Canada’s commitment to eradicate hepatitis C hindered by COVID-19, says Calgary doctor

Eradicating hepatitis C by 2030 — a virus that affects the liver and can cause severe damage if gone undetected and left untreated for years — has been Canada’s goal since 2016.

With proper medication, experts say, it can be cured within a few months.

But when the pandemic hit and everyone’s attention focused on COVID-19, a Calgary liver expert says testing and treatment for hepatitis C slowed to a trickle, meaning Canada’s ability to reach its commitment was setback by a huge margin.

“We probably won’t eliminate hepatitis C, which is a curable disease, by 2030, maybe 2035, maybe 2040, I don’t know,” said Sam Lee, a professor at the University of Calgary’s department of medicine and an expert in hepatology.

Sam Lee, a professor at the University of Calgary’s department of medicine and an expert in hepatology. (Sam Lee/Supplied)

Lee said he’s especially concerned  for the higher-risk populations, including Indigenous people, IV drug users, prison inmates, people born between 1945 and 1975, and immigrants arriving from a country with a high infection rate.

According to the Canadian Network on Hepatitis C, nearly 50 percent of Canadians don’t even know they have it.

“Eventually that can lead to horrible things like cirrhosis, which is permanent scarring and damage to the liver, and liver cancer — and people end up dying in three or four or five decades,” said Lee.

So that’s why he and other advocacy groups, including Action Hepatitis Canada, the Canadian Liver Foundation and the Canadian Association for the Study of the Liver, are marking May 11th, the inaugural ​Canadian Viral Hepatitis Elimination Day in Ottawa.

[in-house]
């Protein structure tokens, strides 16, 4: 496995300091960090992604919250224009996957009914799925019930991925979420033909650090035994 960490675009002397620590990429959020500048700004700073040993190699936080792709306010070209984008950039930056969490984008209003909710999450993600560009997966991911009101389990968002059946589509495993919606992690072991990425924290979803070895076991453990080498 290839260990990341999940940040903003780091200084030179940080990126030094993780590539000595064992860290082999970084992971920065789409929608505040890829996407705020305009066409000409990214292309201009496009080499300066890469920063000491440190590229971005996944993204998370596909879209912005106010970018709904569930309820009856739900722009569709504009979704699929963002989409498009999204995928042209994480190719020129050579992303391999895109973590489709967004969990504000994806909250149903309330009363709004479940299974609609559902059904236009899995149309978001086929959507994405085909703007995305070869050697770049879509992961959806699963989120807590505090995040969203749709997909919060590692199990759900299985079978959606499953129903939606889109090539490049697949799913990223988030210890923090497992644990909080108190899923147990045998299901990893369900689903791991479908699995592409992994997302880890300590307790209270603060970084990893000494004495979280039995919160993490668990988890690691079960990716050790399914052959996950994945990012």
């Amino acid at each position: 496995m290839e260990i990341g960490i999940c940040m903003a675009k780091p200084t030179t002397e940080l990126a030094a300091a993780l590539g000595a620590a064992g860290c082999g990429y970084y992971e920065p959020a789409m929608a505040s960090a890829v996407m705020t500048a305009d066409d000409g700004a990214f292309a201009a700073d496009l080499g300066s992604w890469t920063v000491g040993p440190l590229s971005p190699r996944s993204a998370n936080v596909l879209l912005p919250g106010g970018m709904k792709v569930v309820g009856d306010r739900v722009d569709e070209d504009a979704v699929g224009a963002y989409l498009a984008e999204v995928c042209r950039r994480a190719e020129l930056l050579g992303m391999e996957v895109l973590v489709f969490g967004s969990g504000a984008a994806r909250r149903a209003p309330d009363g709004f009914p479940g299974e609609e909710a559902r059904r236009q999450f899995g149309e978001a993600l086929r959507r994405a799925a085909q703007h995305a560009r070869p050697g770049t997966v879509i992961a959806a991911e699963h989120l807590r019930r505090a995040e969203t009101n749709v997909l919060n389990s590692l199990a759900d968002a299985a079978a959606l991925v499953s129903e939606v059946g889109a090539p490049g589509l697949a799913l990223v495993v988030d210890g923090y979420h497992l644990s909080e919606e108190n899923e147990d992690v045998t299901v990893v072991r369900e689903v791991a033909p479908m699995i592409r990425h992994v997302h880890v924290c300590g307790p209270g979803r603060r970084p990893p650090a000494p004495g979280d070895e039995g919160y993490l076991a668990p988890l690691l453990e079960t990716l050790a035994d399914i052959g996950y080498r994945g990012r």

“What we want to do today is try to draw attention to things, there’s other viruses out there besides COVID-19,” Lee said.

“And now that COVID is kind of hopefully settling down a bit, we want people to go out and get tested … because the treatment, the pills, have a 98-per-cent cure rate.”

Eliminate disease & stigma

Kate Dunn is a University of Calgary associate researcher who works with Lee on a project that focuses on hepatitis C screening and treatment, via Zoom, in remote and Indigenous communities.

Dunn said there is a lot of stigma around hepatitis C because of the way it can be contracted — through blood and body fluids. High-risk groups include IV drug users, prison populations and marginalised groups.

“That old myth that, oh, hepatitis C is like HIV, and, you know, it’s in that family of of dirty sex disease, don’t talk about it,” said Dunn. 

But Dunn said it can also be contracted from using dirty manicure tools, getting tattoos or piercings in a non-sterile studio, or from a blood transfusion pre-1992, before screening for the virus was done.

“It is important to shift that story that this is not something you deserve, that this is something that can happen to anyone,” said Dunn. 

Because of that stigma, she said, some people are hesitant to come forward to get screened — potentially allowing the virus to continue to circulate in a community or cause further harm.

Currently, those who believe they are at risk can ask for a test at their doctor’s office, or at some local agencies such as CUPS in Calgary.

But Dunn would like to see routine screening across Canada — and more awareness among Canadians.

“Start talking about it, find some information, increase your awareness and comfort level with it, and then tell somebody else, because that’s how we’re going to make a difference and eliminate it,” said Dunn.

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